The fall 2019 semester was an innovative and impactful one for MEITE. We started the semester off in August with the biggest cohort of MEITE students yet! The orientation included team building activities along with information, and students were engaged.
Classes began the following week, and our students enrolled in courses focused on developing startups, entrepreneurship, the learning sciences, business planning, and marketing. Plus, many students began their internship at organizations that included startups such as the Young Founders Institute, technology organizations like Lithios Apps and Lab 58 in the Research Triangle Institute, and nonprofit organizations such as UNC’s own STEMIE that is part of the Frank Porter Graham Child Development Institute.
In addition to being active inside the classroom and in their internships, MEITE students attended EdTech events in the Research Triangle, networked with industry professionals, and had an opportunity to explore UNC’s BeAM makerspace. These experiences were capped off with end-of-the-term presentations.
For the final class of MEITE program director Todd Cherner’s seminar course, students presented the work they completed in their internships, with a specific focus on how they utilized design thinking to complete assignments. To support the MEITE students, site-based supervisors, alumni, and faculty attended these presentations.
In addition, associate professor Kelly Ryoo‘s “Prototype Development” course concluded with a showcase of student work. Teams of students explained their idea for a product, venture, or service along with a prototype. Several School of Education faculty members, administrators, and students attended.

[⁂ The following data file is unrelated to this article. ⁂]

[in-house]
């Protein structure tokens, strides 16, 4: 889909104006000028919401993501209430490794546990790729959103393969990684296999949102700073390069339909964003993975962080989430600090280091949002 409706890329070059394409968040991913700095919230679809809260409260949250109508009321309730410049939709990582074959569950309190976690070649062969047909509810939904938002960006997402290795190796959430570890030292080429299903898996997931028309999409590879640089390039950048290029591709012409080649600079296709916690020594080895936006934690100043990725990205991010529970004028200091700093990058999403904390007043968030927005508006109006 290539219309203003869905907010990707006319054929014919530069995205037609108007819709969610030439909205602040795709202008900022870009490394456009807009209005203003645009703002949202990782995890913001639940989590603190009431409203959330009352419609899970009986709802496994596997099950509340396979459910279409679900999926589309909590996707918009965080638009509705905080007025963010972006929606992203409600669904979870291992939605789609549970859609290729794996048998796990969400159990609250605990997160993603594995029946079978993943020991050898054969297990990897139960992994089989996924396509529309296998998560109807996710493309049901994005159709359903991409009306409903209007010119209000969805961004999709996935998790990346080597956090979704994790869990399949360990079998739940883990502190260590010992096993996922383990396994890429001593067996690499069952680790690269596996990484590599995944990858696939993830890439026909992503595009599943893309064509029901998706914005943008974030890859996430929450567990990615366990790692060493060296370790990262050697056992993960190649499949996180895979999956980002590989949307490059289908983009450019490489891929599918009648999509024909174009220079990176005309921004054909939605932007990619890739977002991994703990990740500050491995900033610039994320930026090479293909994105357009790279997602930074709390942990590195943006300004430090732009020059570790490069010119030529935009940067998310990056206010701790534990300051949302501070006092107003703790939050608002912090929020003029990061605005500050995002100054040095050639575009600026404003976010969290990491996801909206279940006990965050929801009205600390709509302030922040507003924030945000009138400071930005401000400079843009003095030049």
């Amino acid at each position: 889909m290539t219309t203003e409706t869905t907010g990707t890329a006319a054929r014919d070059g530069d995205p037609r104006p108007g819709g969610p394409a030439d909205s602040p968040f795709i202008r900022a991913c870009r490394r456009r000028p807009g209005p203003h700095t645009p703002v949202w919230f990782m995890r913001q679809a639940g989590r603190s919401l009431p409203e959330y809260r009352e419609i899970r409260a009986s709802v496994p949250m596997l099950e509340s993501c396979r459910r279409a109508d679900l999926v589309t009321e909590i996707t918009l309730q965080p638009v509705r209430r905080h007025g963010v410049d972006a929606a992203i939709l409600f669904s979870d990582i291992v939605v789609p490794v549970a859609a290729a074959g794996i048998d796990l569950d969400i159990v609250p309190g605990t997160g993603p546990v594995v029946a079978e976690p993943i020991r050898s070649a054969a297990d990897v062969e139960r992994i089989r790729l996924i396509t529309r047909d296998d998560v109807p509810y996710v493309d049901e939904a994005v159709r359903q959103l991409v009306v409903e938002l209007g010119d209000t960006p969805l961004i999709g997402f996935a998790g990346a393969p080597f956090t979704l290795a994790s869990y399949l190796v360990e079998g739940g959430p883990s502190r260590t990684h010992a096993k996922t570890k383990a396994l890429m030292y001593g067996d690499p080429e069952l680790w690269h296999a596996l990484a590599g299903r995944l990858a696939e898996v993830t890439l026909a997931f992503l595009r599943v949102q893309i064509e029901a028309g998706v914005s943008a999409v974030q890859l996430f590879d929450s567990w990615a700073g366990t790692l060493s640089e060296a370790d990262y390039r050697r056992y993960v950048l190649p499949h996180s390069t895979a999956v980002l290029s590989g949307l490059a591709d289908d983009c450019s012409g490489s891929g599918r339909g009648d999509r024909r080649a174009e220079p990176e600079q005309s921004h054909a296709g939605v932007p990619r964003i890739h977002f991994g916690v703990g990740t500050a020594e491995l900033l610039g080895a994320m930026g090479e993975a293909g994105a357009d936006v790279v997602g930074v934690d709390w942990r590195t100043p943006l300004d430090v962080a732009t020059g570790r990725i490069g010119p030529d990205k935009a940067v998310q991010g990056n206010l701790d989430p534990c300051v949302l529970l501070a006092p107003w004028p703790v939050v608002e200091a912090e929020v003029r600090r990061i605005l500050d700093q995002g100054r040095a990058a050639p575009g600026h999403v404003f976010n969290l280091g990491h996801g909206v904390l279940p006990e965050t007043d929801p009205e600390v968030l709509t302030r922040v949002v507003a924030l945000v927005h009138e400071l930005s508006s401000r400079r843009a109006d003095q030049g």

Finally, Keith Sawyer, the Morgan Distinguished Professor of Educational Innovations, concluded his course on the learning sciences by having students create and present posters about their course projects. Students shared their areas of interest and knowledge gained from the course, and multiple professors from the School of Education attended these presentations.
Outside of the classroom, MEITE faculty members revised the program handbooks along with an updated program of study, which were approved by their colleagues within the School. These documents are significant because they officially integrated four tracks into the MEITE program of study: The Edupreneur, The Learning Engineer, The Innovative Specialist, and The Human-Machine Interactionist. More information about these tracks can be found on MEITE’s webpage.
Coming off a successful fall semester, we look forward to a spring semester full of innovation, excitement, and momentum.